A website that reveals the names of more than 1,100 university researchers and dozens of nonprofit organisations whose work is being underwritten by the private sector has been launched in the United States.
The disclosure follows reports that scientists have been pressured to tailor research for the sake of sponsoring corporations and that journal editors and contributors have not disclosed potential conflicts.
The site was launched by the non-profit Center for Science in the Public Interest. Director Michael Jacobson said: "Corporations increasingly are funding academic scientists to conduct research... and provide advice. Too frequently, neither the scientists nor the corporations disclose that."
Concern about such conflicts of interest has escalated in the past two years. It began when the New England Journal of Medicine admitted that it had published at least 19 articles by authors who had financial connections to drug companies involved with the subject of their work.
Despite this, a study released last month found that of 61,000 articles in 181 journals, just 0.5 per cent disclosed potential conflicts.
Congressional investigators have discovered that John Graham, director of the Harvard Center for Risk Analysis and a nominee for a position in the government's Office of Management and Budget, received substantial funding from more than 100 companies and trade associations, each with a potential stake in the work of his department.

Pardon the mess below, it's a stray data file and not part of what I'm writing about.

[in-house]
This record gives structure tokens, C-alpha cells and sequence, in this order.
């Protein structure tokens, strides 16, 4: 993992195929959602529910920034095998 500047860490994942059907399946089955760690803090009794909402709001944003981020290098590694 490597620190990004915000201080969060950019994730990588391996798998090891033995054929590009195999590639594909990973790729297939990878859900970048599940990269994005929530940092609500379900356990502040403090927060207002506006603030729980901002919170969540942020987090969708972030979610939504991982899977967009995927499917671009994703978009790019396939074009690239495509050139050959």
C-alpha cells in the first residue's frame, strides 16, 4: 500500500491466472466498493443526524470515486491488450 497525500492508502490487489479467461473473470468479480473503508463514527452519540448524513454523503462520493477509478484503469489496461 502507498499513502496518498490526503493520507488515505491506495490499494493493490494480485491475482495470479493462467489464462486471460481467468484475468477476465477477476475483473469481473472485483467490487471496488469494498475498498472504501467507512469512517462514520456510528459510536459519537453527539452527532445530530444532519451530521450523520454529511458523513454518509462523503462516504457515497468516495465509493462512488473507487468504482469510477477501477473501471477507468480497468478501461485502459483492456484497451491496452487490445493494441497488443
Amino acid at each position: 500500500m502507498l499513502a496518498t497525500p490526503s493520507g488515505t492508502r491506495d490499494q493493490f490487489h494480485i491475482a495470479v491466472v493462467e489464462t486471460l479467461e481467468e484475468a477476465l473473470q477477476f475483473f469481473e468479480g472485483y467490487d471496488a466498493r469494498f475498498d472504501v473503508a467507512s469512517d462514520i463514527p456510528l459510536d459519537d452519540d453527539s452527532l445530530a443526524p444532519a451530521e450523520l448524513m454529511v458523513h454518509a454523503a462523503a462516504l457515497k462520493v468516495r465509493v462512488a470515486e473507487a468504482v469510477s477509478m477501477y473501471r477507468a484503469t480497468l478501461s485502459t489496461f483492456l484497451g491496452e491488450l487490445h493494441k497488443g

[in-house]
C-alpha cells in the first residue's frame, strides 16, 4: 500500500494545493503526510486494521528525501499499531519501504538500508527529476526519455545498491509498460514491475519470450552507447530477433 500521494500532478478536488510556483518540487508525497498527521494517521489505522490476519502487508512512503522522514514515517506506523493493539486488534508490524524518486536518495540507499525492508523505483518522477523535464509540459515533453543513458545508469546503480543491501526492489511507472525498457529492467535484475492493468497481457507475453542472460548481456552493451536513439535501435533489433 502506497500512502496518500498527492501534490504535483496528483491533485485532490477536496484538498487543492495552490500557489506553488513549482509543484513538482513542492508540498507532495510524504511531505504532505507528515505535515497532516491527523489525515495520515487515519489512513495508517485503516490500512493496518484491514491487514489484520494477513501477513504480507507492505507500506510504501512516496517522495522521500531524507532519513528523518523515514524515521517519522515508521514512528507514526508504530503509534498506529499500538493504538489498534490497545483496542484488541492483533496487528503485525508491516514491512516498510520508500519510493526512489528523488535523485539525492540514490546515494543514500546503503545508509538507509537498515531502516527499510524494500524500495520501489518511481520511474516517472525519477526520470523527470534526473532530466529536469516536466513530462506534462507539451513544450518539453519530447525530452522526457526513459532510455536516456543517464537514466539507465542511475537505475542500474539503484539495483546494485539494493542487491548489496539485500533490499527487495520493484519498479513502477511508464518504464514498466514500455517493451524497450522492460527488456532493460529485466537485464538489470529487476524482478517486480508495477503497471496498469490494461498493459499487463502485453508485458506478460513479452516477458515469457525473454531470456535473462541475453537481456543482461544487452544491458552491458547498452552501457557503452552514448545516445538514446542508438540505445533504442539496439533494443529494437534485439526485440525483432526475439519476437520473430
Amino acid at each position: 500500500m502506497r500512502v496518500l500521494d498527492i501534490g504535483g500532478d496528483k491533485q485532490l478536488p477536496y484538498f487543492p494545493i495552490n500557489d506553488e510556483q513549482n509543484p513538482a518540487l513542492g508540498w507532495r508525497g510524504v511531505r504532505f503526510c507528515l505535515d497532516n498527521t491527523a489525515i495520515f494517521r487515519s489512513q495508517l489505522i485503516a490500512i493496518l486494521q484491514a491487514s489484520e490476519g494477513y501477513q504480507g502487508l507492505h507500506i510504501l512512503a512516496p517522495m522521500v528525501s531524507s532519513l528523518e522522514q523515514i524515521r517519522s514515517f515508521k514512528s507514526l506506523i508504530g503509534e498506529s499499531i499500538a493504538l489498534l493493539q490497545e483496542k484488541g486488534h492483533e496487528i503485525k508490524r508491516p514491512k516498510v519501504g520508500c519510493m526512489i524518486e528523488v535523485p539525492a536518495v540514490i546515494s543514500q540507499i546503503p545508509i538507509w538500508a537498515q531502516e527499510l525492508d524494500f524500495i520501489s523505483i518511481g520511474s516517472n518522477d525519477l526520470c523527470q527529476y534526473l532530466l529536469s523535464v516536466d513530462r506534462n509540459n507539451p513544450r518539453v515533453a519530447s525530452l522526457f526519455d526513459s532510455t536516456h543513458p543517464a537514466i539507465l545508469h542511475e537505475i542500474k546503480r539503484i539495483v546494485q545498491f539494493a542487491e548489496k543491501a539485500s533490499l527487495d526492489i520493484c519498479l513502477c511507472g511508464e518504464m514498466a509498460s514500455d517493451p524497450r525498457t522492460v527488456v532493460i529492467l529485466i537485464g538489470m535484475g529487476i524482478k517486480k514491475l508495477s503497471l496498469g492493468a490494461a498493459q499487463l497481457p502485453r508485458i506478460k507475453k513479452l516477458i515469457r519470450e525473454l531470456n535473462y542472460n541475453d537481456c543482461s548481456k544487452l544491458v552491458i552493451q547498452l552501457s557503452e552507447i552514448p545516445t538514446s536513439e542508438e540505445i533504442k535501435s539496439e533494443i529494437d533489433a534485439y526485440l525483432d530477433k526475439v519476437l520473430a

Sheldon Krimsky, a professor of urban and environmental policy at Tufts University, who studies such conflicts, said that because there was no law requiring the disclosure of financial conflicts of interest among scientists, the site "provides a valuable way for citizens and the media to gain a better understanding of an important source of bias".
Organisers of the site said they wanted potential conflicts disclosed, particularly by journalists who used academics as sources.
Ronald Collins, director of the project, said: "All too often reporters quote scientists without providing the public with information about their ties to industry."
Morton Mintz, former chairman of the Fund for Investigative Journalism, said that the site would help "reporters spot possible corporate puppets masquerading as independent scientists".